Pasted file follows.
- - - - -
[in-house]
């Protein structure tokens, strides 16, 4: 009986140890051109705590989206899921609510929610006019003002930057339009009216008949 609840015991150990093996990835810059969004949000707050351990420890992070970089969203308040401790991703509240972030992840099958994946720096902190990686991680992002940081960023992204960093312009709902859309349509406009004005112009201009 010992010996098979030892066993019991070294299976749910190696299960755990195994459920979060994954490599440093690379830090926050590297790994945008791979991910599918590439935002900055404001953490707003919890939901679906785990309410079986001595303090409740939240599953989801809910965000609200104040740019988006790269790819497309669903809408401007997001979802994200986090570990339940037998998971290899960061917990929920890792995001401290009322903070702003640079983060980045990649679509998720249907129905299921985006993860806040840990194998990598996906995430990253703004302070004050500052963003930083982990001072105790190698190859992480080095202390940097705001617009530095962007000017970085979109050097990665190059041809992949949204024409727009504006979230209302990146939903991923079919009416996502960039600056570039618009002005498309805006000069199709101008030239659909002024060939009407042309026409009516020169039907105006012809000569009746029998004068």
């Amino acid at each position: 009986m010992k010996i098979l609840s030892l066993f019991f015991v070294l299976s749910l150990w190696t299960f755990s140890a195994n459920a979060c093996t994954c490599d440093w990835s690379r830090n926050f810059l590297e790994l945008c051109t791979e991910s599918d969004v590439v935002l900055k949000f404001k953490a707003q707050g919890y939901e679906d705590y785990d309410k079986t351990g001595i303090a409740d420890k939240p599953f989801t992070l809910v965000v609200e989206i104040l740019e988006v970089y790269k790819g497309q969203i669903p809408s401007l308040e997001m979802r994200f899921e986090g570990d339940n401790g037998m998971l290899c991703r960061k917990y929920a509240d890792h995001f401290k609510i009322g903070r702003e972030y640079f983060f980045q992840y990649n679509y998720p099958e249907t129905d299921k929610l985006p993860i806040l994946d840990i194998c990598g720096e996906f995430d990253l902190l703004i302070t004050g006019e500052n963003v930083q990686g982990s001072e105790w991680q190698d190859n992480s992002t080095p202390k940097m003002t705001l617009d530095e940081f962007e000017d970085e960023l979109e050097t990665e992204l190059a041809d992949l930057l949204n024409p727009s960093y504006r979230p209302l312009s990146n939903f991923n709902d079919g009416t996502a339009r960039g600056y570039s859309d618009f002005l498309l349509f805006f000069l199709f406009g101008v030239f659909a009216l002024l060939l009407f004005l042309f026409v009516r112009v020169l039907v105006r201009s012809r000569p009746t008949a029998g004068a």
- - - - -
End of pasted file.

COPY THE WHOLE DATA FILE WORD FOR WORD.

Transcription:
[in-house]
């Protein structure tokens, strides 16, 4: 009986140890051109705590989206899921609510929610006019003002930057339009009216008949 609840015991150990093996990835810059969004949000707050351990420890992070970089969203308040401790991703509240972030992840099958994946720096902190990686991680992002940081960023992204960093312009709902859309349509406009004005112009201009 010992010996098979030892066993019991070294299976749910190696299960755990195994459920979060994954490599440093690379830090926050590297790994945008791979991910599918590439935002900055404001953490707003919890939901679906785990309410079986001595303090409740939240599953989801809910965000609200104040740019988006790269790819497309669903809408401007997001979802994200986090570990339940037998998971290899960061917990929920890792995001401290009322903070702003640079983060980045990649679509998720249907129905299921985006993860806040840990194998990598996906995430990253703004302070004050500052963003930083982990001072105790190698190859992480080095202390940097705001617009530095962007000017970085979109050097990665190059041809992949949204024409727009504006979230209302990146939903991923079919009416996502960039600056570039618009002005498309805006000069199709101008030239659909002024060939009407042309026409009516020169039907105006012809000569009746029998004068």
């Amino acid at each position: 009986m010992k010996i098979l609840s030892l066993f019991f015991v070294l299976s749910l150990w190696t299960f755990s140890a195994n459920a979060c093996t994954c490599d440093w990835s690379r830090n926050f810059l590297e790994l945008c051109t791979e991910s599918d969004v590439v935002l900055k949000f404001k953490a707003q707050g919890y939901e679906d705590y785990d309410k079986t351990g001595i303090a409740d420890k939240p599953f989801t992070l809910v965000v609200e989206i104040l740019e988006v970089y790269k790819g497309q969203i669903p809408s401007l308040e997001m979802r994200f899921e986090g570990d339940n401790g037998m998971l290899c991703r960061k917990y929920a509240d890792h995001f401290k609510i009322g903070r702003e972030y640079f983060f980045q992840y990649n679509y998720p099958e249907t129905d299921k929610l985006p993860i806040l994946d840990i194998c990598g720096e996906f995430d990253l902190l703004i302070t004050g006019e500052n963003v930083q990686g982990s001072e105790w991680q190698d190859n992480s992002t080095p202390k940097m003002t705001l617009d530095e940081f962007e000017d970085e960023l979109e050097t990665e992204l190059a041809d992949l930057l949204n024409p727009s960093y504006r979230p209302l312009s990146n939903f991923n709902d079919g009416t996502a339009r960039g600056y570039s859309d618009f002005l498309l349509f805006f000069l199709f406009g101008v030239f659909a009216l002024l060939l009407f004005l042309f026409v009516r112009v020169l039907v105006r201009s012809r000569p009746t008949a029998g004068a």